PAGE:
Elizabeth, don’t beat yourself up. Letting your son ‘be bored’ allows him to think and to create rather than having him be entertained and never being allowed to be alone, and most importantly, get used to his own company. A skill many people don’t have.

    • Gillian

      BRAVO!! Couldn’t agree more!

    • ekwacillin

      This is an interesting view because actually, my sense was that Elizabeth gave herself a demerit more because she hadn’t “designed” the summer versus “scheduled” his summer. It felt to me like she was concerned that she hadn’t been thoughtful or deliberate about what his summer should look like. Whereas for you, it sounds like you HAVE designed your kids’ summers to allow time to play, make peace with boredom, exercise creativity, and enjoy unstructured time. You’ve designed an intentionally unscheduled summer. It seemed like Elizabeth’s demerit was more around not having taken the steps to think through what Jack’s summer should be and how she could bring that to life. Just my interpretation and I don’t want to put words in her mouth!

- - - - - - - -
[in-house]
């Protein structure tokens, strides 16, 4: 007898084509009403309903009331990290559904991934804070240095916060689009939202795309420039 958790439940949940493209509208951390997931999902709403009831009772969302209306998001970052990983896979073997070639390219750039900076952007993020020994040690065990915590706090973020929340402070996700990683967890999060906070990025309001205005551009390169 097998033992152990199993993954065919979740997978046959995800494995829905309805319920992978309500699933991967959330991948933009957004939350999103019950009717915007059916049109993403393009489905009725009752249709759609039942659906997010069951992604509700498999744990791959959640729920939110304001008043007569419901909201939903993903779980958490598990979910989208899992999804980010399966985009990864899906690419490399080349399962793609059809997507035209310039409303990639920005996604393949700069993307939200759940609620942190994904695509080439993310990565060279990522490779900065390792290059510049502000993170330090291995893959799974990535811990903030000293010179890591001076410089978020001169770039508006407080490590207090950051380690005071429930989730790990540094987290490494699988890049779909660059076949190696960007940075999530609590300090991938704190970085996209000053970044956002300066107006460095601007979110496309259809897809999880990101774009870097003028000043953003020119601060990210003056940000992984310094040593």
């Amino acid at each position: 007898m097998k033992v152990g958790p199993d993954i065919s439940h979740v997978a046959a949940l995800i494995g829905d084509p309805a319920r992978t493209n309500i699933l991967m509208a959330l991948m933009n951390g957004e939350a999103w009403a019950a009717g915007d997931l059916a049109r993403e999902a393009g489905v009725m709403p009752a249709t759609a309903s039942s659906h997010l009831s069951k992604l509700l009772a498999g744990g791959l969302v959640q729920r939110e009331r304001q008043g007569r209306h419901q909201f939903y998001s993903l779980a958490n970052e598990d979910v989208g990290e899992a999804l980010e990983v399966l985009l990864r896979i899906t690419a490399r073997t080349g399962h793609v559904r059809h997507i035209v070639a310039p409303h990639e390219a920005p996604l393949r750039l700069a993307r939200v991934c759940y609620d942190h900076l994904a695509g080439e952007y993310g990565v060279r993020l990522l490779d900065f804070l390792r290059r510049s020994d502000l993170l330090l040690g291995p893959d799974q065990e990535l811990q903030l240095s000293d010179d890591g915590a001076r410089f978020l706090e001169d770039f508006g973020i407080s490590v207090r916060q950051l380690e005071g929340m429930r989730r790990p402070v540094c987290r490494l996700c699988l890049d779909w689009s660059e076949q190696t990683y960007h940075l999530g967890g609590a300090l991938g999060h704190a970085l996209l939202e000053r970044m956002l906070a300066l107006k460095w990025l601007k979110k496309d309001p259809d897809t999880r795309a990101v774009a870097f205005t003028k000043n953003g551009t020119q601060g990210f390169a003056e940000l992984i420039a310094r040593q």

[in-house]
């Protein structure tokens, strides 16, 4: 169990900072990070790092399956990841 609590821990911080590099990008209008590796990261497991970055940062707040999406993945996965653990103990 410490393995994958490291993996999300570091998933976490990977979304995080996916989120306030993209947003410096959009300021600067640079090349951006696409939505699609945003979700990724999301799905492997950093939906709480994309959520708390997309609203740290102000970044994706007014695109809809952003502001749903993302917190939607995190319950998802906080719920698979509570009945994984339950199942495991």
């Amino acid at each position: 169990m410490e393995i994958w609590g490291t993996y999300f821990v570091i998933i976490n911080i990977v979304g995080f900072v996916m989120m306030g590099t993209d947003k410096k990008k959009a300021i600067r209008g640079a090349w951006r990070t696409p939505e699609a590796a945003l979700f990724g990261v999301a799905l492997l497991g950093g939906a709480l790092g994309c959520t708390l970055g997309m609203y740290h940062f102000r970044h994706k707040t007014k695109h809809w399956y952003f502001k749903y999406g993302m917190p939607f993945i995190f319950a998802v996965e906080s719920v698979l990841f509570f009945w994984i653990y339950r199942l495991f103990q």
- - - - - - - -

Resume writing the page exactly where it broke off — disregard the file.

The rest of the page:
Your son’s summer experience sounds so great, by the way!

  • Kristin Glad

    You had mentioned that you would want a shirt that says ‘Remember Love’. Found it on Amazon: https://www.amazon.com/dp/B073V672V7. Just in time for Prime Day!

    • gretchenrubin

      Amazing! I had no idea this existed in real life.

  • Missy Thomas

    My happiness hack involving zip lock bags is this… my husband likes his mayonnaise in squirt bottles. They cost more so I buy the big jar & dump all the mayo in a bag, cut the corner & squeeze it into a squirt bottle. It makes him happy because his mayo is easier to use without dirtying a knife and I’m happy because I save money!